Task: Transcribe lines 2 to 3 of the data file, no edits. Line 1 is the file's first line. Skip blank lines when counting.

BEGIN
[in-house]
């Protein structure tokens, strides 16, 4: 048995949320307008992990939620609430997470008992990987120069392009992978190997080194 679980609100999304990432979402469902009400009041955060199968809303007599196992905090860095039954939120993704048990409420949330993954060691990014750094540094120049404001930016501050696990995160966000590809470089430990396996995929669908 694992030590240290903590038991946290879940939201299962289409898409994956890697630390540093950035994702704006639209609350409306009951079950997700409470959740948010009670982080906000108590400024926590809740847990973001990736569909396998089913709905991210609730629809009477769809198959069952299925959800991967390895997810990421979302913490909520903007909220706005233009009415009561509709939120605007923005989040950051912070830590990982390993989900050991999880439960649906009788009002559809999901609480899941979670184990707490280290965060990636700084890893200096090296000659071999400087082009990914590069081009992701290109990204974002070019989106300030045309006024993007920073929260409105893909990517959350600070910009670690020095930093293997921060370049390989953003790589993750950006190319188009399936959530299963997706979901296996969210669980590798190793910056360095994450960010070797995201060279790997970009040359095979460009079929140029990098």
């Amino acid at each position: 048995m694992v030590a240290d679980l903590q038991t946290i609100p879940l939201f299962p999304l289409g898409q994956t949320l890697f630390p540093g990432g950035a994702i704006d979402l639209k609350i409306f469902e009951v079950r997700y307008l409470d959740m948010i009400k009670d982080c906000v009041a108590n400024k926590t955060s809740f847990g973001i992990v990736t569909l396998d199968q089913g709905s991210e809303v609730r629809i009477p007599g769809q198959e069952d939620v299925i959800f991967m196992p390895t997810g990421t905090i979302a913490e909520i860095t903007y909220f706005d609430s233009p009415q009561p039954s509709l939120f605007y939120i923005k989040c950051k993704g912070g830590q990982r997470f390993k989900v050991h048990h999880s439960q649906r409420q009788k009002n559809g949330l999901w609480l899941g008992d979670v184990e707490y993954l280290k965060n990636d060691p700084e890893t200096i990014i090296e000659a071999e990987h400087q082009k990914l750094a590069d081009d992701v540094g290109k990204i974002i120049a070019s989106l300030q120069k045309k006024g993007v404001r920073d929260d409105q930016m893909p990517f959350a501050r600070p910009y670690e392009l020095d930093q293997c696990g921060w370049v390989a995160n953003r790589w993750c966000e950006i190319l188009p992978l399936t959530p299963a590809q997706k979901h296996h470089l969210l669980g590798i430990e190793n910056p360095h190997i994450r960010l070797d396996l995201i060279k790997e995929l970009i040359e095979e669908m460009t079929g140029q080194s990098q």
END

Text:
């Protein structure tokens, strides 16, 4: 048995949320307008992990939620609430997470008992990987120069392009992978190997080194 679980609100999304990432979402469902009400009041955060199968809303007599196992905090860095039954939120993704048990409420949330993954060691990014750094540094120049404001930016501050696990995160966000590809470089430990396996995929669908 694992030590240290903590038991946290879940939201299962289409898409994956890697630390540093950035994702704006639209609350409306009951079950997700409470959740948010009670982080906000108590400024926590809740847990973001990736569909396998089913709905991210609730629809009477769809198959069952299925959800991967390895997810990421979302913490909520903007909220706005233009009415009561509709939120605007923005989040950051912070830590990982390993989900050991999880439960649906009788009002559809999901609480899941979670184990707490280290965060990636700084890893200096090296000659071999400087082009990914590069081009992701290109990204974002070019989106300030045309006024993007920073929260409105893909990517959350600070910009670690020095930093293997921060370049390989953003790589993750950006190319188009399936959530299963997706979901296996969210669980590798190793910056360095994450960010070797995201060279790997970009040359095979460009079929140029990098």
């Amino acid at each position: 048995m694992v030590a240290d679980l903590q038991t946290i609100p879940l939201f299962p999304l289409g898409q994956t949320l890697f630390p540093g990432g950035a994702i704006d979402l639209k609350i409306f469902e009951v079950r997700y307008l409470d959740m948010i009400k009670d982080c906000v009041a108590n400024k926590t955060s809740f847990g973001i992990v990736t569909l396998d199968q089913g709905s991210e809303v609730r629809i009477p007599g769809q198959e069952d939620v299925i959800f991967m196992p390895t997810g990421t905090i979302a913490e909520i860095t903007y909220f706005d609430s233009p009415q009561p039954s509709l939120f605007y939120i923005k989040c950051k993704g912070g830590q990982r997470f390993k989900v050991h048990h999880s439960q649906r409420q009788k009002n559809g949330l999901w609480l899941g008992d979670v184990e707490y993954l280290k965060n990636d060691p700084e890893t200096i990014i090296e000659a071999e990987h400087q082009k990914l750094a590069d081009d992701v540094g290109k990204i974002i120049a070019s989106l300030q120069k045309k006024g993007v404001r920073d929260d409105q930016m893909p990517f959350a501050r600070p910009y670690e392009l020095d930093q293997c696990g921060w370049v390989a995160n953003r790589w993750c966000e950006i190319l188009p992978l399936t959530p299963a590809q997706k979901h296996h470089l969210l669980g590798i430990e190793n910056p360095h190997i994450r960010l070797d396996l995201i060279k790997e995929l970009i040359e095979e669908m460009t079929g140029q080194s990098q």